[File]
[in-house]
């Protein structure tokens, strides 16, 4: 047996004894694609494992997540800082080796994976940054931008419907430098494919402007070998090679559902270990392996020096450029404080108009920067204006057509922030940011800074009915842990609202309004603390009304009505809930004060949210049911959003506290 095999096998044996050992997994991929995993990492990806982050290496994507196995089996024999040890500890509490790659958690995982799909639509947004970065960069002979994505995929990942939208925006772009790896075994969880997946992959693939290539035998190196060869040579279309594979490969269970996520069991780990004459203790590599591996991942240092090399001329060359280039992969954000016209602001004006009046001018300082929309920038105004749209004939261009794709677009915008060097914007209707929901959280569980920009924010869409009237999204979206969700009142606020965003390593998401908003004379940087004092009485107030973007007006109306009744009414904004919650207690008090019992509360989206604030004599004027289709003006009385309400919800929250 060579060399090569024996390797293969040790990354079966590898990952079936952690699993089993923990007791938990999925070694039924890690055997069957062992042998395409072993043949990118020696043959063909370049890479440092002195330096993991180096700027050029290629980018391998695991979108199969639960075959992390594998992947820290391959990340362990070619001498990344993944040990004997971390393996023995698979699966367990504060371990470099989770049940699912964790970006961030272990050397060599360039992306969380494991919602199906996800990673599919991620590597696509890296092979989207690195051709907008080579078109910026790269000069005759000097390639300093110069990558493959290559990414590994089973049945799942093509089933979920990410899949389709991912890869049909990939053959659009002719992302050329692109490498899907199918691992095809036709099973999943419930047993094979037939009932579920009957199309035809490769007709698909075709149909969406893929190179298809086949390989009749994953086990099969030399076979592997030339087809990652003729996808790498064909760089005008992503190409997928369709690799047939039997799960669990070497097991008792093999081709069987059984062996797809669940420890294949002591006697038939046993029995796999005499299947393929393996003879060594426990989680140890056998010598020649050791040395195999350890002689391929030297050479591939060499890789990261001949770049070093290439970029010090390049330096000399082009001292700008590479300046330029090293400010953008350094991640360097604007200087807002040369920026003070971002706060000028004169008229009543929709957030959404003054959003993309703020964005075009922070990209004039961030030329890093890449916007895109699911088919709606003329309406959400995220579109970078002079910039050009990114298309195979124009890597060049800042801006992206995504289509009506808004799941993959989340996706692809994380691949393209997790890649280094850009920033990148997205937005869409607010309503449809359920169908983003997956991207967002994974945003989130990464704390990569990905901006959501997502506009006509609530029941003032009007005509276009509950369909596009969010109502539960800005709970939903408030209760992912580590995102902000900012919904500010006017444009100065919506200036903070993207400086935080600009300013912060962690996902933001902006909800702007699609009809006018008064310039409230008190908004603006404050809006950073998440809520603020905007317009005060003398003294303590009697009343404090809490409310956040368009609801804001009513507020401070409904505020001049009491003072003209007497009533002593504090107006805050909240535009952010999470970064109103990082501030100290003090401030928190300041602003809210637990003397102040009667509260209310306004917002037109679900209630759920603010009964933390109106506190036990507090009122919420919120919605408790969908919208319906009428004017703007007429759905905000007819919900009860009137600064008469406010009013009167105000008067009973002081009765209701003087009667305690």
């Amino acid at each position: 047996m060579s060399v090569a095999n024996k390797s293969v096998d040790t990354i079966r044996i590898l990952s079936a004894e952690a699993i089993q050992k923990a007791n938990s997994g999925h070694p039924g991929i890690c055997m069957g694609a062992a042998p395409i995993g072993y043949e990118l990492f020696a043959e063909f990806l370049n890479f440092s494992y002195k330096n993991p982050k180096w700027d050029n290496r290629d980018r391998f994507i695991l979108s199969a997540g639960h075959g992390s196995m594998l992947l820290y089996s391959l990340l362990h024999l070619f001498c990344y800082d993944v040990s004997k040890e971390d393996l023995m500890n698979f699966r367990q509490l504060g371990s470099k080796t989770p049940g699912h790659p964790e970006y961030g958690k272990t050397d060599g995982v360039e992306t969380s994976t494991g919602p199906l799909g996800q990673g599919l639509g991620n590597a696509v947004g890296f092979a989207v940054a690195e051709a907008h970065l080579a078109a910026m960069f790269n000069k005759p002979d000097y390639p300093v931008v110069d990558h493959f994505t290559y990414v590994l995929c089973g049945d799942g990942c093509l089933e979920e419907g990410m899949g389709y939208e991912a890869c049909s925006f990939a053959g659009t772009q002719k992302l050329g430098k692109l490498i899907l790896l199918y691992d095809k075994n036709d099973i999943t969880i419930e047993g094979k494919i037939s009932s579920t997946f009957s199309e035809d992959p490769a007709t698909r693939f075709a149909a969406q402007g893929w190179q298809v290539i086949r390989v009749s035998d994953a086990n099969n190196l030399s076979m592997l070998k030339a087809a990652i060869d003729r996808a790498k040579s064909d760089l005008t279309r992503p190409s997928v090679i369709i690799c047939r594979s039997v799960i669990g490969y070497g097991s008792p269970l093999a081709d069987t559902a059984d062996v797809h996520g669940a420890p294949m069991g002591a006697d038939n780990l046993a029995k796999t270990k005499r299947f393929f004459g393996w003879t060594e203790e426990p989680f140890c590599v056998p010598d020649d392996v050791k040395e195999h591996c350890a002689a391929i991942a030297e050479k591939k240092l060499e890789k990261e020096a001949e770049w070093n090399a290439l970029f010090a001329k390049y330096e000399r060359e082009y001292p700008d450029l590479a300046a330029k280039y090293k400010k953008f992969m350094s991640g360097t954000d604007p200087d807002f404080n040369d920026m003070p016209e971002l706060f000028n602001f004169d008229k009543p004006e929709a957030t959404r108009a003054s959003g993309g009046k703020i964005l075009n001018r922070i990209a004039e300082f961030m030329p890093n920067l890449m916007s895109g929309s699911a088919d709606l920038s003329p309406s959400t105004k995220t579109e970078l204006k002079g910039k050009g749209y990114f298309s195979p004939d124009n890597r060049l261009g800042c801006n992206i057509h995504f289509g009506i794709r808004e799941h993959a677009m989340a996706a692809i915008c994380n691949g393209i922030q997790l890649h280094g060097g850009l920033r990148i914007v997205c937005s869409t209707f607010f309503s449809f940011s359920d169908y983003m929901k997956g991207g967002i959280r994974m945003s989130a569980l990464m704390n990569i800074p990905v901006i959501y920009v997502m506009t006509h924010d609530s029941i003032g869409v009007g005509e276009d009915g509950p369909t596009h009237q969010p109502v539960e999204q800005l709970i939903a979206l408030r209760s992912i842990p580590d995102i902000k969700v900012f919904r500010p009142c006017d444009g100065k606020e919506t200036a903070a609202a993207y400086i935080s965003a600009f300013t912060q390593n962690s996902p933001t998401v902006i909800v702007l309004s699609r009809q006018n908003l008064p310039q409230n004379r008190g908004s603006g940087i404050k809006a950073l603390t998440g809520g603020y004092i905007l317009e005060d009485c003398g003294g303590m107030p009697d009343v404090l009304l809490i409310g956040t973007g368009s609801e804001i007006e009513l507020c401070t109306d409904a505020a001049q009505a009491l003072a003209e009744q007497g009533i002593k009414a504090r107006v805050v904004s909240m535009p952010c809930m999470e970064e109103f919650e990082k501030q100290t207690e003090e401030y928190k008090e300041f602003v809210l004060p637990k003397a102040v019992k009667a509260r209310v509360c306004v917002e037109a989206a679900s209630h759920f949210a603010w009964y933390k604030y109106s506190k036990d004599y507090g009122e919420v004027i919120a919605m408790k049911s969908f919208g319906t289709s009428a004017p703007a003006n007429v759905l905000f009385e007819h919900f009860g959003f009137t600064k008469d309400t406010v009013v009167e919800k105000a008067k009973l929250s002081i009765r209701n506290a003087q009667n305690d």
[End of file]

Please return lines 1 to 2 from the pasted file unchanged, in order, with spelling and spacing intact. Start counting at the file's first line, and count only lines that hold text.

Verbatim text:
[in-house]
């Protein structure tokens, strides 16, 4: 047996004894694609494992997540800082080796994976940054931008419907430098494919402007070998090679559902270990392996020096450029404080108009920067204006057509922030940011800074009915842990609202309004603390009304009505809930004060949210049911959003506290 095999096998044996050992997994991929995993990492990806982050290496994507196995089996024999040890500890509490790659958690995982799909639509947004970065960069002979994505995929990942939208925006772009790896075994969880997946992959693939290539035998190196060869040579279309594979490969269970996520069991780990004459203790590599591996991942240092090399001329060359280039992969954000016209602001004006009046001018300082929309920038105004749209004939261009794709677009915008060097914007209707929901959280569980920009924010869409009237999204979206969700009142606020965003390593998401908003004379940087004092009485107030973007007006109306009744009414904004919650207690008090019992509360989206604030004599004027289709003006009385309400919800929250 060579060399090569024996390797293969040790990354079966590898990952079936952690699993089993923990007791938990999925070694039924890690055997069957062992042998395409072993043949990118020696043959063909370049890479440092002195330096993991180096700027050029290629980018391998695991979108199969639960075959992390594998992947820290391959990340362990070619001498990344993944040990004997971390393996023995698979699966367990504060371990470099989770049940699912964790970006961030272990050397060599360039992306969380494991919602199906996800990673599919991620590597696509890296092979989207690195051709907008080579078109910026790269000069005759000097390639300093110069990558493959290559990414590994089973049945799942093509089933979920990410899949389709991912890869049909990939053959659009002719992302050329692109490498899907199918691992095809036709099973999943419930047993094979037939009932579920009957199309035809490769007709698909075709149909969406893929190179298809086949390989009749994953086990099969030399076979592997030339087809990652003729996808790498064909760089005008992503190409997928369709690799047939039997799960669990070497097991008792093999081709069987059984062996797809669940420890294949002591006697038939046993029995796999005499299947393929393996003879060594426990989680140890056998010598020649050791040395195999350890002689391929030297050479591939060499890789990261001949770049070093290439970029010090390049330096000399082009001292700008590479300046330029090293400010953008350094991640360097604007200087807002040369920026003070971002706060000028004169008229009543929709957030959404003054959003993309703020964005075009922070990209004039961030030329890093890449916007895109699911088919709606003329309406959400995220579109970078002079910039050009990114298309195979124009890597060049800042801006992206995504289509009506808004799941993959989340996706692809994380691949393209997790890649280094850009920033990148997205937005869409607010309503449809359920169908983003997956991207967002994974945003989130990464704390990569990905901006959501997502506009006509609530029941003032009007005509276009509950369909596009969010109502539960800005709970939903408030209760992912580590995102902000900012919904500010006017444009100065919506200036903070993207400086935080600009300013912060962690996902933001902006909800702007699609009809006018008064310039409230008190908004603006404050809006950073998440809520603020905007317009005060003398003294303590009697009343404090809490409310956040368009609801804001009513507020401070409904505020001049009491003072003209007497009533002593504090107006805050909240535009952010999470970064109103990082501030100290003090401030928190300041602003809210637990003397102040009667509260209310306004917002037109679900209630759920603010009964933390109106506190036990507090009122919420919120919605408790969908919208319906009428004017703007007429759905905000007819919900009860009137600064008469406010009013009167105000008067009973002081009765209701003087009667305690």